Summary: Two women discuss Mary Magdalene and the events of the first Easter.
Style: Dramatic. Duration: 10min
Scripture:Mark 16:9-11, John 20:14-18 and parallels
SCENE 1. The Sabbath. Joanna and Susannah are sitting talking.
J: I wonder what that Magdalene girl’ll do now?
S: Poor Mary, she adored him!
J: Adored most of the fellows round here at one time or another, didn’t she?
S: Not after she met Jesus; not after what he did for her.
J: She seemed to be doing alright for herself – know what I mean, nudge nudge, wink wink!
S: But half the time she didn’t know what she was doing – she was away with the fairies.
J: Fairies! Who’re you kidding? She had the seven devils of hell on her back!
S: Till Jesus came along and got rid of them. God knows how. But he totally changed her.
J: Mmm. So they say. Like they say he healed a blind man, and cleansed a leper.
S: And cured that cripple from Bethsaida.
J: Well I never saw any miracles. Did you?
S: Oh yes! I was at the great picnic – I was one of the thousands. And Jo, I’ll tell you, bread never tasted so good!
J: Don’t be such a plonker! Bread’s just bread, isn’t it?
S: They do say he raised a little girl from the dead…
J: Yeah. But she was a Gentile’s daughter, you can’t take that as gospel.
S: Poor Mary. Hung on his every word; followed him everywhere after he cured her.
J: I know. Proper little groupie, wasn’t she?
S: Say what you like, she’s got courage. Staying there yesterday, through… all that.
J: All what? Oh, the crucifixions? Well, when you’ve seen one…
S: I couldn’t bear to watch one. Vile Roman death, I think it’s wicked.
J: A good deterrent though. Just shows, crime doesn’t pay.
S: But Jesus wasn’t a criminal!
J: Well they must’ve got something on him, mustn’t they? Must’ve had a reason.
S: My Ben reckons the Pharisees and that lot had something to do with it.
J: Wouldn’t be surprised. They just can’t cope with the thought of being wrong – or losing their status.
S: What Jesus said about God was … well, it made him real, somehow. I loved hearing him.
J: He told some great stories, I’ll grant you that.
S: And the crowds loved him, too. Did you go last Sunday?
J: Oh yes, a great Passover knees-up! Not sure why the donkey was invited though.
S: All the ‘Hosannas;’ and the palm branches – oh, it was wonderful, you could even forget the Romans for once.
J: All a bit OTT if you ask me. Crowd hysteria. Who did that Jesus bloke think he was? Colin Firth* [*Insert current celebrity] or the Son of God or something?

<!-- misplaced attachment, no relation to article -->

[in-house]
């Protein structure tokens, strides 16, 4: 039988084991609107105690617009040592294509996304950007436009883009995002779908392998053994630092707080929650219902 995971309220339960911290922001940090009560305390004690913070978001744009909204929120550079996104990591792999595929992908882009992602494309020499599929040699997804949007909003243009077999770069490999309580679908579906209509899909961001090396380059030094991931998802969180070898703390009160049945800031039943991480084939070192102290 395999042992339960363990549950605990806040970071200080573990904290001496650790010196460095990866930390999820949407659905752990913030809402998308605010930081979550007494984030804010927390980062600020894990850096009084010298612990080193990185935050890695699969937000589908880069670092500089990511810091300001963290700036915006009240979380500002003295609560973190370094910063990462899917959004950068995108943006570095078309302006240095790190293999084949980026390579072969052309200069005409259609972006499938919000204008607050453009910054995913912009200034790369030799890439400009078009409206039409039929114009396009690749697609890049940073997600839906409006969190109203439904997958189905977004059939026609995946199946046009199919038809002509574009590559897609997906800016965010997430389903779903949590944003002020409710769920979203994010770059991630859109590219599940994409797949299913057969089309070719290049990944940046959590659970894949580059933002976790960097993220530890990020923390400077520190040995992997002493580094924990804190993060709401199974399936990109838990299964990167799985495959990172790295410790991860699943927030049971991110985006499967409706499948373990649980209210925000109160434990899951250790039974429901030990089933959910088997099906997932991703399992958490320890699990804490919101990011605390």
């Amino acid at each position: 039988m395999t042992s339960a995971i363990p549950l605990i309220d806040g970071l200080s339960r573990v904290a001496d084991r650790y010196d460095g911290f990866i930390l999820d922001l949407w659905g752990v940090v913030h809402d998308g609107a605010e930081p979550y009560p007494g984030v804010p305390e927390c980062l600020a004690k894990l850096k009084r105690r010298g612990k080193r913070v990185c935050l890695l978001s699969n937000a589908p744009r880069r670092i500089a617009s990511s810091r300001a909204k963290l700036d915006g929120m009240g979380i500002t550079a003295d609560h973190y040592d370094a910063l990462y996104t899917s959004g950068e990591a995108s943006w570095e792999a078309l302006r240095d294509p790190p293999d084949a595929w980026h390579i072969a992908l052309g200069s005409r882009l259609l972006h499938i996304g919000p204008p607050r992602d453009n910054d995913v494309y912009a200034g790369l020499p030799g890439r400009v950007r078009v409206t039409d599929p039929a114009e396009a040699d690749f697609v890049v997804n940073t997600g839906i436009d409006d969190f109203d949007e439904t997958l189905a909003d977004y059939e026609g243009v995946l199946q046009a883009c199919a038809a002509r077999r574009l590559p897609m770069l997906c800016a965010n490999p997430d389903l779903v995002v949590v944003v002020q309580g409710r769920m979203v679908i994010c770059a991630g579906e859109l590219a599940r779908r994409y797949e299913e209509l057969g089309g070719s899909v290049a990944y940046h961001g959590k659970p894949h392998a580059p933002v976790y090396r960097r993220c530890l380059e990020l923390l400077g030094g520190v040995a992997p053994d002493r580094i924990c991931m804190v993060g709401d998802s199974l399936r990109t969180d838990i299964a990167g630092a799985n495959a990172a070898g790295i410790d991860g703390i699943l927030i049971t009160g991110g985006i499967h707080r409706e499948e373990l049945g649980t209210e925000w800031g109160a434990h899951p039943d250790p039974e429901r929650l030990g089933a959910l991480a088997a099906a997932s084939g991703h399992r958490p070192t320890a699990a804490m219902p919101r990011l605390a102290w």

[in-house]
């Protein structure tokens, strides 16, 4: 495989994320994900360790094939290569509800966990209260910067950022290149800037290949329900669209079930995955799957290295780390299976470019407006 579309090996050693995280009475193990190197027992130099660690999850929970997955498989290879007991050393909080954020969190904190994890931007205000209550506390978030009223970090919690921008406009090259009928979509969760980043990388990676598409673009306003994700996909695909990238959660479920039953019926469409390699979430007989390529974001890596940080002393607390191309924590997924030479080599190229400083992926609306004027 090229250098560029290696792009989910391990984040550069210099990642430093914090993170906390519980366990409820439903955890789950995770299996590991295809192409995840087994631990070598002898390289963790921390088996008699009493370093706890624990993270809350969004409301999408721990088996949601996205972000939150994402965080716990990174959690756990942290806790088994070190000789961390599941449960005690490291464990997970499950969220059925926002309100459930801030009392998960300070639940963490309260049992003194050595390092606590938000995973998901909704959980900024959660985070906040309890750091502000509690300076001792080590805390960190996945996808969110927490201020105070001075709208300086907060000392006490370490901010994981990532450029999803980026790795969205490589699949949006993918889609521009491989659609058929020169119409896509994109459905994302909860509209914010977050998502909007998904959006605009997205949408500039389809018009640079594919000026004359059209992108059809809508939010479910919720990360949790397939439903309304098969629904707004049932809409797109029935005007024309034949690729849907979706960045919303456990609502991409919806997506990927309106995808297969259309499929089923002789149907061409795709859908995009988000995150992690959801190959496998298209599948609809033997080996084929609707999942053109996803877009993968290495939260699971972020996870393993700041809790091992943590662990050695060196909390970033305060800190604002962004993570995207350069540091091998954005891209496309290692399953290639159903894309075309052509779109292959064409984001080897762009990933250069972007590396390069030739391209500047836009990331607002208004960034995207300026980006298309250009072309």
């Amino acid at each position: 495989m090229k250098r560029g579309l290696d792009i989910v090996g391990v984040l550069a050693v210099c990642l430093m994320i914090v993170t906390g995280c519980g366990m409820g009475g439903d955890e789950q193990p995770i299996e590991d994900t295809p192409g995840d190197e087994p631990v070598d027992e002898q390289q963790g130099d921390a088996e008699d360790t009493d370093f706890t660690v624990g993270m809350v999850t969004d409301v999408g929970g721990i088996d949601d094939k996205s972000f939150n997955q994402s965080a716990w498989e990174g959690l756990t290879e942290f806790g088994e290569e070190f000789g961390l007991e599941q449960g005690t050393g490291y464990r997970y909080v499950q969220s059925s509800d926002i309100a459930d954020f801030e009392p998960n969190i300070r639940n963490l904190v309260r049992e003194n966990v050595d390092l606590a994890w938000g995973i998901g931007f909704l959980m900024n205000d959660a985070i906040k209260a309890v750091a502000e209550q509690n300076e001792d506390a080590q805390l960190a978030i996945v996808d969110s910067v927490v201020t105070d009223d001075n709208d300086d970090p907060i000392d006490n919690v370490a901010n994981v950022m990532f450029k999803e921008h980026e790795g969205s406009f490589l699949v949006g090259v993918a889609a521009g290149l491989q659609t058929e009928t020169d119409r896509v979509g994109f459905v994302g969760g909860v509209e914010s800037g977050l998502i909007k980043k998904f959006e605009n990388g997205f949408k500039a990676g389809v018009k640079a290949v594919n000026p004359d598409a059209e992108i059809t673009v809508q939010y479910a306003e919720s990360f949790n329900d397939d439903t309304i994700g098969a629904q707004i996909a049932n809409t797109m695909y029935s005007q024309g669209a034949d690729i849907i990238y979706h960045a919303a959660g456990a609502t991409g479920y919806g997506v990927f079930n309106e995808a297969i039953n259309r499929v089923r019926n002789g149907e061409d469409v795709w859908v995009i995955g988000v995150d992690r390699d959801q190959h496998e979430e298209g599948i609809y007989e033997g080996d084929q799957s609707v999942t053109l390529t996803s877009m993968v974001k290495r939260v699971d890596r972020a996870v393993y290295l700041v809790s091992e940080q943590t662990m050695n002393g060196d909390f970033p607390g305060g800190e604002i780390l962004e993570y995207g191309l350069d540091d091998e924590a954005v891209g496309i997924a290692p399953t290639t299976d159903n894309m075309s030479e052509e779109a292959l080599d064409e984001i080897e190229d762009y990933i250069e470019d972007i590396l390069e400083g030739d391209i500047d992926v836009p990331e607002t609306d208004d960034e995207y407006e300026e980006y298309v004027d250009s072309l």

S: I heard that one of his best mates shopped him. One of the disciples.
J: Huh! What kind of a mate was that then, stabbing him in the back? ‘Et tu Brute!’
S: Most of them made themselves scarce; not surprising when you think about it.
J: Bottled out, did they? Saved their own skins, mates or not.
S: Well you can’t blame them. Jesus was given a scourging, you know.
J: Roman savages! Anyone in his right mind’d run to escape that.
S: And the mob was ready for a lynching, baying for blood.
J: Can’t trust anyone, can you? One week it’s ‘Hosanna,’ next it’s ‘Crucify him.’
S: Mary stuck by him though. Right to the end.
J: [Sarcastically] Followed him to the brink of the grave, I dare say.
S: She did! Watched them seal it with a stone. I wonder what she’ll do now, poor girl?
J: Probably go balmy again!
SCENE 2 The next day.
S: Look’s like you were right, Jo; Mary’s well and truly lost it this time!
J: [Quieter; with suppressed excitement] Have you seen her then?
S: No, but it’s all over the town; she reckons she’s seen her precious Jesus.
J: Jesus, who was crucified?
S: That’s right. She’s saying she talked to him – in the garden, where they buried him not three days ago.
J: What do they say happened?
S: Well, at the crack of dawn she went to embalm the body – probably to have a good cry as well, I shouldn’t wonder.
S: Goodness knows how she thought she’d get at him, what with the stone and all; but as it turned out it wasn’t a problem.
J: How come?
S: Well the grave was already open, you see. The stone had been moved.
J: But who could have done that?
S: Don’t ask me! Anyway, Mary went and fetched a couple of Jesus’ disciples, Peter and John I think. And they came to have a look – and can you believe it? The body was gone!
J: Where? Where had it gone?
S: Well, you tell me! They ran off to get the others, and that’s when Mary flipped.
S: Yes, like I said. Lost it. Mad as a hatter – and no Jesus to come and rescue her this time.
J: What happened, exactly? Do you know?
S: Oh, well, she says she saw Jesus, and had a chat with him!
J: And so you think she’s mad?
S: Well it stands to reason, doesn’t it? Jesus is dead, she can’t’ve seen him. She must be hallucinating – and talking to herself. First signs!
S: [Realizing Jo isn’t her usual self] Oh, come on, Jo. You’re in a funny mood today. What happened to ‘Nudge nudge, wink wink’, and ‘Bread’s just bread,’ and ‘Anyone’d think he was the Son of God?’
J: But suppose he was, Sue…
S: What? Son of God? He can’t’ve been! Don’t tell me you’ve flipped as well!
J: It’d explain all those miracles and things.
S: Well, I s’pose it would, but…
J: And if he was the Son of God…
S: Yes; what?
J: It would mean everything he said was true.
J: And of course the grave’d have to be empty.
S: Would it?
J: It would change everything. Everything, for ever.
S: Hang on a minute, what are you trying to tell me?
J: [Bursting with excitement now] Susannah, I’ve seen Mary! She told me about it herself. She really did speak to Jesus this morning – I’m certain of it!
S: You mean, you believe this story?
J: Yes. [To congregation:] Don’t you?
(c) Copyright Sandy Conway, all rights reserved.